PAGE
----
While it is easier said than done here are some things you can do in your own life to instigate a positive change going forward. Try to get at least eight hours of sleep each night. Try to make small improvements to your diet, whether that is eating more, eating less, or changing the types of foods you eat to be healthier. Try to reduce time spent on social media platforms such as Instagram, where everyone’s lives can seem perfect. Try to exercise as much as possible, whether that is in the form of joining a sport, lifting weights in the gym, or even just going for a short walk every day, as it can improve your physical and mental state. Another key technique is to try and focus on only the things that are in your control.

All too often we get fixated and worried about events that we cannot do anything about which further plays into our negative thinking patterns. It is about breaking these patterns by taking a hold of things that we can control. For instance, we cannot control what others will do or say, but we can control how we choose to react. Another helpful strategy is to plan out your day as best as you can by creating a daily routine and attempting to stick to it as best as possible.

This should reinforce positive change as we are taking back control of our lives. Try also to find something that you excel at and/or are passionate about and try to set small realistic goals that are attainable in order to improve your skills and build confidence in your life.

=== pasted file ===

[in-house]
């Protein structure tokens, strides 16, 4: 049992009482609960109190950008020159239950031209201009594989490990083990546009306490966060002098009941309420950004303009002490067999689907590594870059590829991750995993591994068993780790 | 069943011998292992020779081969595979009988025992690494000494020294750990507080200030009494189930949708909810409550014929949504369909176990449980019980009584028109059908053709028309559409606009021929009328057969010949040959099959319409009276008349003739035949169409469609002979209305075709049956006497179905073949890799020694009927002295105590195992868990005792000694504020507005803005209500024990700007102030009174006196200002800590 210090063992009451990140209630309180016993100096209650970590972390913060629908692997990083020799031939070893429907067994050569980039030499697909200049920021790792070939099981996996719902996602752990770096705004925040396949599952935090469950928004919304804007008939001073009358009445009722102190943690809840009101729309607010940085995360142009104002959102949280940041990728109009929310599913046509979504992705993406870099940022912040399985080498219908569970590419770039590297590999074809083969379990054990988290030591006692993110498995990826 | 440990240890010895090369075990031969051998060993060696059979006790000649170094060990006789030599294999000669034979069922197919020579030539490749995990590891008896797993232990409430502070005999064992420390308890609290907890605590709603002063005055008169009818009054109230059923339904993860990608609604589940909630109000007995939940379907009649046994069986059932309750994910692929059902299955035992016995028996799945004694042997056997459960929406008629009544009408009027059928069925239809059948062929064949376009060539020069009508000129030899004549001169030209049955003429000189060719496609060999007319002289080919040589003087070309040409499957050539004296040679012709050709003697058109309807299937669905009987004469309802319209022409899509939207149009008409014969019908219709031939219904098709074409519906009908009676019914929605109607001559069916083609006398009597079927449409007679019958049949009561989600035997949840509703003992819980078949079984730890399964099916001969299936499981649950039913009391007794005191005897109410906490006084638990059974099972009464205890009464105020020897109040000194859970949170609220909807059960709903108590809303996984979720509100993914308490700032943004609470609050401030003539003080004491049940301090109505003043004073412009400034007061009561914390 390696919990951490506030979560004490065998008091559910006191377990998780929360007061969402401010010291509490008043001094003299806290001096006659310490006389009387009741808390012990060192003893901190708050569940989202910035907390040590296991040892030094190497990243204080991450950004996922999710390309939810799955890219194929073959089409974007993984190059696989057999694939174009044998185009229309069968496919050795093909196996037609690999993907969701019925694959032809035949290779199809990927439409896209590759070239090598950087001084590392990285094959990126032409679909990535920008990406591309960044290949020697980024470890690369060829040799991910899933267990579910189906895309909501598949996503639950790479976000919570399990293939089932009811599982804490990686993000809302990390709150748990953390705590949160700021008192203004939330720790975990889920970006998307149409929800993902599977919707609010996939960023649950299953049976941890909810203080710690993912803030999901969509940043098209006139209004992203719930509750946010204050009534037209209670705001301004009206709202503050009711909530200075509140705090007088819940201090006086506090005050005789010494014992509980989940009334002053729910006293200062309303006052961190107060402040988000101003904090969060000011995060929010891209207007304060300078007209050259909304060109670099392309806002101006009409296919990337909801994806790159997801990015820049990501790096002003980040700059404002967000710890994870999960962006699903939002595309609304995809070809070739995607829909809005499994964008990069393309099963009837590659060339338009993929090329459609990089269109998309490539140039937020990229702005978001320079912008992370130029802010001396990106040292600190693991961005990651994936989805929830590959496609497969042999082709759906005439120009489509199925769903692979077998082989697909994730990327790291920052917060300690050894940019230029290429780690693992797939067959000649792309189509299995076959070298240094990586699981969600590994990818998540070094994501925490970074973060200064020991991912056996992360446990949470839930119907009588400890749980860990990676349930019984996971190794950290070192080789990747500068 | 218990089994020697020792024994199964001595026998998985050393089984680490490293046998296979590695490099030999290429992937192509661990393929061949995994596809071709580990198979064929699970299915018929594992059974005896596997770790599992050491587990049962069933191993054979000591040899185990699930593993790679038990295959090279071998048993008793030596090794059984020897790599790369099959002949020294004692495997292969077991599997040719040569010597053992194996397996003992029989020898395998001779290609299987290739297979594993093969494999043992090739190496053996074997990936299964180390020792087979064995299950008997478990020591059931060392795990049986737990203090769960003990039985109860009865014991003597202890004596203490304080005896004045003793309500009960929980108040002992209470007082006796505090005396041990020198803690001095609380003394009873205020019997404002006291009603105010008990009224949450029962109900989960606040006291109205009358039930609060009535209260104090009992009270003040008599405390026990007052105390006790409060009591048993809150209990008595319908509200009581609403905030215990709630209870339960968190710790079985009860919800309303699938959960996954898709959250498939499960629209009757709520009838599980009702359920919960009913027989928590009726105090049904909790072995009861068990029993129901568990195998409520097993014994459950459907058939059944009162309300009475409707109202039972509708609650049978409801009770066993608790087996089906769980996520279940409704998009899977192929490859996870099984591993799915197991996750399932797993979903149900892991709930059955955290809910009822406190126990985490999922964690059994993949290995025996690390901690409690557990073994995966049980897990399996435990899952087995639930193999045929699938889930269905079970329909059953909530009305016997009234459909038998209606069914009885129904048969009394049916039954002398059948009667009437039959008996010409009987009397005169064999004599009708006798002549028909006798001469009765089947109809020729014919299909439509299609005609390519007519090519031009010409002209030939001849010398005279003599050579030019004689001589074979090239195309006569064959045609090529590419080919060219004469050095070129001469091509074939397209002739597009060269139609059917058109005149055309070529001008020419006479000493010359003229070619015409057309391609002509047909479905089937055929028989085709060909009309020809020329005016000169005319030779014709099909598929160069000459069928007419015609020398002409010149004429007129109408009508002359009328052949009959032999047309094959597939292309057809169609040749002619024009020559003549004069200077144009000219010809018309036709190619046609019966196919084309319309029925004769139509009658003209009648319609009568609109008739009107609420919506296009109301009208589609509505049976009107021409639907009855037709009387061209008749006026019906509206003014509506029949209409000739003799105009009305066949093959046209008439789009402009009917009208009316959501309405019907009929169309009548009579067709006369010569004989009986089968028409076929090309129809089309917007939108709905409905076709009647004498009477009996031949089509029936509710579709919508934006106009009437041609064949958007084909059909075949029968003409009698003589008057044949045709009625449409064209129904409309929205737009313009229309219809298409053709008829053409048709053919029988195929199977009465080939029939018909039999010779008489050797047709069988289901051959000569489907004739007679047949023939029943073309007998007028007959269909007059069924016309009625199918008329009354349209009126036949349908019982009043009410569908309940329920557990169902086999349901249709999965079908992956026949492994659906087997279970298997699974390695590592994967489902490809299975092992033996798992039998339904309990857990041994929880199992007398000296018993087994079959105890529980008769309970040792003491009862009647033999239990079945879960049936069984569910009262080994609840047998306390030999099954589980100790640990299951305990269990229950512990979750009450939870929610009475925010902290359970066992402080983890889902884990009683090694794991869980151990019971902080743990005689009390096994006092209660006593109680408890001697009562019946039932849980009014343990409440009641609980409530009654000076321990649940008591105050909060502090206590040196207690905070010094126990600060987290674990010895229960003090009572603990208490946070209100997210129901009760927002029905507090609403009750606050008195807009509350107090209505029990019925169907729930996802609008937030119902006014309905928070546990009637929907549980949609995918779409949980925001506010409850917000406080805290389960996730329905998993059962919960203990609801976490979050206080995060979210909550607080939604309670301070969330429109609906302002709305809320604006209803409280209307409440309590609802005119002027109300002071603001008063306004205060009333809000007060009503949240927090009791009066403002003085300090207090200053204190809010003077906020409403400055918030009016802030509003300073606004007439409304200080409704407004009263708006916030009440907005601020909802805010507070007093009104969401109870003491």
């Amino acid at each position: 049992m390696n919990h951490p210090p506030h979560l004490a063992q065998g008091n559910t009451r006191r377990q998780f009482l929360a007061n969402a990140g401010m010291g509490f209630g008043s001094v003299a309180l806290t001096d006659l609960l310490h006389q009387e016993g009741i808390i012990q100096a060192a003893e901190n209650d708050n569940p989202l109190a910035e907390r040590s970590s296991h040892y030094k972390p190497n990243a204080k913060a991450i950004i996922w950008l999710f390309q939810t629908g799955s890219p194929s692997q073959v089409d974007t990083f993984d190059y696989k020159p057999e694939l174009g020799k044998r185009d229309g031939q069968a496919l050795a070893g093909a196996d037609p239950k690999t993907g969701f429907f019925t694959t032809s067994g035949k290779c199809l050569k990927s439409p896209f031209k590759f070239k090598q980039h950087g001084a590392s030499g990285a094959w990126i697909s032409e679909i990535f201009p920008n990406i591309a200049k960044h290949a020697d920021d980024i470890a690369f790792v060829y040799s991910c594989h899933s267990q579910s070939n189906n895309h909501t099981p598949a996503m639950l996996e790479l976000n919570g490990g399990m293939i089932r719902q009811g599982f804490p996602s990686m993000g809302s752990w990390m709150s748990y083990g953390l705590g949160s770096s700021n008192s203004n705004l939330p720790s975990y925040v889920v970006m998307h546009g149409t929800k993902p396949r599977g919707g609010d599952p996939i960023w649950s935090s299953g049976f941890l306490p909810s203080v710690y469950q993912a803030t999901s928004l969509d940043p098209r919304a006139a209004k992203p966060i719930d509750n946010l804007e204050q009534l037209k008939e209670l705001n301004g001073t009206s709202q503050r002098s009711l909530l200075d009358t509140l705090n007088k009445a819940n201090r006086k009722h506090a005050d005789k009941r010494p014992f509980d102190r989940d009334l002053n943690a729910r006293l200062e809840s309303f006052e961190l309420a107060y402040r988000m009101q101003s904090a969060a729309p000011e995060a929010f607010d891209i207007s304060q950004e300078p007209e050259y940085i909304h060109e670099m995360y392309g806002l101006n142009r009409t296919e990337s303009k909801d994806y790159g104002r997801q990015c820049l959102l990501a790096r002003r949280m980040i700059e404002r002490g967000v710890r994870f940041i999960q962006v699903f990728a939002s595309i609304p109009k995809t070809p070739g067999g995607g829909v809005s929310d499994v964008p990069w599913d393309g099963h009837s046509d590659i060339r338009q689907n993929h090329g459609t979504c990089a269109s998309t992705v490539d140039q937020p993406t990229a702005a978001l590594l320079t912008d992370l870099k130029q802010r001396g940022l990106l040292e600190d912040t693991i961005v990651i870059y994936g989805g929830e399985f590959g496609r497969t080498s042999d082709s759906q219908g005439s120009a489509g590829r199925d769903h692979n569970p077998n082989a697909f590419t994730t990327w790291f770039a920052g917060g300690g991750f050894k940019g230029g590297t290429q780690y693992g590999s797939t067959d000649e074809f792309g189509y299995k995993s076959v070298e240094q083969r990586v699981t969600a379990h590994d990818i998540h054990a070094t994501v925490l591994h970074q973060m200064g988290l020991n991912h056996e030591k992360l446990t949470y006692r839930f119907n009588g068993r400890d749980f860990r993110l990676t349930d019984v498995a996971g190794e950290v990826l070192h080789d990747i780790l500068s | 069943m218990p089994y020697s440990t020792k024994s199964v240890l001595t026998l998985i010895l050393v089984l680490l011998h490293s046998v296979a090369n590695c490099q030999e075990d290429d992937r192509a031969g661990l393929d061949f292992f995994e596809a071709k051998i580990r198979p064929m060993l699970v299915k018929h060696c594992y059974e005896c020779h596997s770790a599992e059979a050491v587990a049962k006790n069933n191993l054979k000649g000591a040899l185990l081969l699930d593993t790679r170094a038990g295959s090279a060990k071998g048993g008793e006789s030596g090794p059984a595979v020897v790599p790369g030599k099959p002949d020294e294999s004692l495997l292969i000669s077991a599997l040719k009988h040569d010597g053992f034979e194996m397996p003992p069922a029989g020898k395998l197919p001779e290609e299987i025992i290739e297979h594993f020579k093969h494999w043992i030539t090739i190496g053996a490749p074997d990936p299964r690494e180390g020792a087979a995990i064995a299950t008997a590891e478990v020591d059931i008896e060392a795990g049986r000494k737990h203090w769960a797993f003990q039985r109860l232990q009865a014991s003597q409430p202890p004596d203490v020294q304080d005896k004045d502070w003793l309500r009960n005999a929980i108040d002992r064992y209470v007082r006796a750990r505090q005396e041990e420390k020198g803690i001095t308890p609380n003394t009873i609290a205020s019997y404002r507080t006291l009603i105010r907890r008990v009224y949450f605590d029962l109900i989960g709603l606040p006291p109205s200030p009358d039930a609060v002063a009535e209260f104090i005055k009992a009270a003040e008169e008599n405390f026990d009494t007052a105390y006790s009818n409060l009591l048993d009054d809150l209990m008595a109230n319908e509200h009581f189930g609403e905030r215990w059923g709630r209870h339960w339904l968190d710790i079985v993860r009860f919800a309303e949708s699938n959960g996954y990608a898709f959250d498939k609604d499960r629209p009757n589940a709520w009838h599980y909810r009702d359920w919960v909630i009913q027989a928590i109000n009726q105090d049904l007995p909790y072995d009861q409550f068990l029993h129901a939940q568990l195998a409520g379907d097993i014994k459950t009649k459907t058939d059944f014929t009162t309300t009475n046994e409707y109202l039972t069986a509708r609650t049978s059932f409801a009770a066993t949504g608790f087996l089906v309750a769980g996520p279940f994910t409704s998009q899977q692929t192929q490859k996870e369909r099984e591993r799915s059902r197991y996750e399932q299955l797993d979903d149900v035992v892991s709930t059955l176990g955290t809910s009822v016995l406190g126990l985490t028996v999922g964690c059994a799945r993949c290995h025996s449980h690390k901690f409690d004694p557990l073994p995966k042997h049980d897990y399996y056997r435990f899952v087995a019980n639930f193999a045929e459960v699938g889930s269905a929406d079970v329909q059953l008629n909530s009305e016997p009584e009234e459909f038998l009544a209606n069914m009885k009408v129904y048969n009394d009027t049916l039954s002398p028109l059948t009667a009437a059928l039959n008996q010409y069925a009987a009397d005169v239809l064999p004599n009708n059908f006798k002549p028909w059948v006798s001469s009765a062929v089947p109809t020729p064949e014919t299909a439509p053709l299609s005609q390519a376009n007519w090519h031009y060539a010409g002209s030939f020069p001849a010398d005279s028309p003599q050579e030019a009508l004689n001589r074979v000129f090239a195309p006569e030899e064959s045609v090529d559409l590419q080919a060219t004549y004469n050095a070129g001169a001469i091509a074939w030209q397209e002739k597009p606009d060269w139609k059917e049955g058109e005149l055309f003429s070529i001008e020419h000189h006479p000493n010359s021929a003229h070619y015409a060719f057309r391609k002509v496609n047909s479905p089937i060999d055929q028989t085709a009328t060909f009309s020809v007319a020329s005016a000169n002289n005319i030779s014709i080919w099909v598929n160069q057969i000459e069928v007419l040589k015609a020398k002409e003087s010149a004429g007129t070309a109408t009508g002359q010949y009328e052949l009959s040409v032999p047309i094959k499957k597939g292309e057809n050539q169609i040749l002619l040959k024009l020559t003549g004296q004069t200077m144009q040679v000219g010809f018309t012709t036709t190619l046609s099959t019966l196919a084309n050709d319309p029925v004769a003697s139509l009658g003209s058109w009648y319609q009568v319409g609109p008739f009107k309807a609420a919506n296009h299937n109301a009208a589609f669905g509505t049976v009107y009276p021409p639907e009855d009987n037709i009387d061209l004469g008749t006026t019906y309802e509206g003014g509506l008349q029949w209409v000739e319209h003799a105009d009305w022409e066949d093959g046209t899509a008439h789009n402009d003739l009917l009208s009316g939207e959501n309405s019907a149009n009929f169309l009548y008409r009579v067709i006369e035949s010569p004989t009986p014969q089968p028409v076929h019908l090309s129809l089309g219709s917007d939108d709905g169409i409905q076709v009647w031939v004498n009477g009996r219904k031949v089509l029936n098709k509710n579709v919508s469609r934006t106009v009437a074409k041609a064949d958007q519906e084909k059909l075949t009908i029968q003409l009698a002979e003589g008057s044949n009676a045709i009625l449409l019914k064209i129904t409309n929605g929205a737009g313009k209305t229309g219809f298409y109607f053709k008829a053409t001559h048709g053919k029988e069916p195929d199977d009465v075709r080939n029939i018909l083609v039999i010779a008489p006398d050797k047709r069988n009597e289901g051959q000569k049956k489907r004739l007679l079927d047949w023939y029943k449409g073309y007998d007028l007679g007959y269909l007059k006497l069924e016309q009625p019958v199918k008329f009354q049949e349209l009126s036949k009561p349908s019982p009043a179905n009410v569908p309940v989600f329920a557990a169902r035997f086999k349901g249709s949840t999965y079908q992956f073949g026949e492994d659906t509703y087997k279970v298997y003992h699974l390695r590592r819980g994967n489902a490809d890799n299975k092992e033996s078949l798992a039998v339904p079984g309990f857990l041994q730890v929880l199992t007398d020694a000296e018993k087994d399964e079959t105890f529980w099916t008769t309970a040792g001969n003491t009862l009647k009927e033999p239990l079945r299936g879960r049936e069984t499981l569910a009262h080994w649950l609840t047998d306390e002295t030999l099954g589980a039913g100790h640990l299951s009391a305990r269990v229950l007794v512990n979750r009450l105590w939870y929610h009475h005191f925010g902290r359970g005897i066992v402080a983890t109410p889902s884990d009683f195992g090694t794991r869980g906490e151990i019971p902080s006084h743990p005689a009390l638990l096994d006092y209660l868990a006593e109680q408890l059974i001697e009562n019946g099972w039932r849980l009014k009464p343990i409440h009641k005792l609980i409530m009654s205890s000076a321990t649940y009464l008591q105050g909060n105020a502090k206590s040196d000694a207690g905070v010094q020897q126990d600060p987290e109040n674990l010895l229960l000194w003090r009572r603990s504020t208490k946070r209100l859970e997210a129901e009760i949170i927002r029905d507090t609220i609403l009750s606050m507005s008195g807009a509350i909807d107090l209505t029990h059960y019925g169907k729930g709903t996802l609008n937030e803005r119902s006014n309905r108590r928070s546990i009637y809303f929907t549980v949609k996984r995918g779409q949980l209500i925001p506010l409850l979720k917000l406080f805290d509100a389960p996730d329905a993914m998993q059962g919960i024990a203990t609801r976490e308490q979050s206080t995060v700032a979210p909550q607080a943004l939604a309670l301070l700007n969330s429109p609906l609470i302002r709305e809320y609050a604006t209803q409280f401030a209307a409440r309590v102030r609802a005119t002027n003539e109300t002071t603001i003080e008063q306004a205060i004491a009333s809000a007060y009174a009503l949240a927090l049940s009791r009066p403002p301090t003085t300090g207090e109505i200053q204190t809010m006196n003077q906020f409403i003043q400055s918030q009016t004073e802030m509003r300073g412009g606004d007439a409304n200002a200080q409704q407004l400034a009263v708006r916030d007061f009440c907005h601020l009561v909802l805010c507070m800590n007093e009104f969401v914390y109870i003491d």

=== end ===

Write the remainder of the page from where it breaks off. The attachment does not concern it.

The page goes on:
You can also use rewards for these goals to help incentivise the process. This will help fill your time, keeping your mind occupied and focused on improving yourself going forward. As you progress you should start to gain confidence in yourself and your abilities resulting in increased self-esteem and self-worth.

In conclusion it is not easy to make these changes to improve your mental state and takes a lot of hard work to change your life for the better, but once you achieve these goals you should be well on your way to obtaining a state of good mental health. Although these methods and strategies can be effective, it is still important to talk to someone you trust or a healthcare professional such as a psychologist. And always remember never give up!

Author: Mala Thapar